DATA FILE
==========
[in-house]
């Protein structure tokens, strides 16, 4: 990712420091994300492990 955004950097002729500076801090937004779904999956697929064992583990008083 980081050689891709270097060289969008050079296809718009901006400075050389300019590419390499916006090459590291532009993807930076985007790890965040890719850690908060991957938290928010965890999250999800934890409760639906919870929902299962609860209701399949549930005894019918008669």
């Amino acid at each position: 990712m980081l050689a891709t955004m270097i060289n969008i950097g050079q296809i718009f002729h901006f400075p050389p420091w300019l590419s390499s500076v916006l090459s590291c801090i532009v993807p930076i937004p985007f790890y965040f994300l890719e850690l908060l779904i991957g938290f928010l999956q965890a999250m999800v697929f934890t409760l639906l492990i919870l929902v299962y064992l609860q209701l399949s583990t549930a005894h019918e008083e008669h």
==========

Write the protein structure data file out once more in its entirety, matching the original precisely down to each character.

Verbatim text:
[in-house]
């Protein structure tokens, strides 16, 4: 990712420091994300492990 955004950097002729500076801090937004779904999956697929064992583990008083 980081050689891709270097060289969008050079296809718009901006400075050389300019590419390499916006090459590291532009993807930076985007790890965040890719850690908060991957938290928010965890999250999800934890409760639906919870929902299962609860209701399949549930005894019918008669």
């Amino acid at each position: 990712m980081l050689a891709t955004m270097i060289n969008i950097g050079q296809i718009f002729h901006f400075p050389p420091w300019l590419s390499s500076v916006l090459s590291c801090i532009v993807p930076i937004p985007f790890y965040f994300l890719e850690l908060l779904i991957g938290f928010l999956q965890a999250m999800v697929f934890t409760l639906l492990i919870l929902v299962y064992l609860q209701l399949s583990t549930a005894h019918e008083e008669h």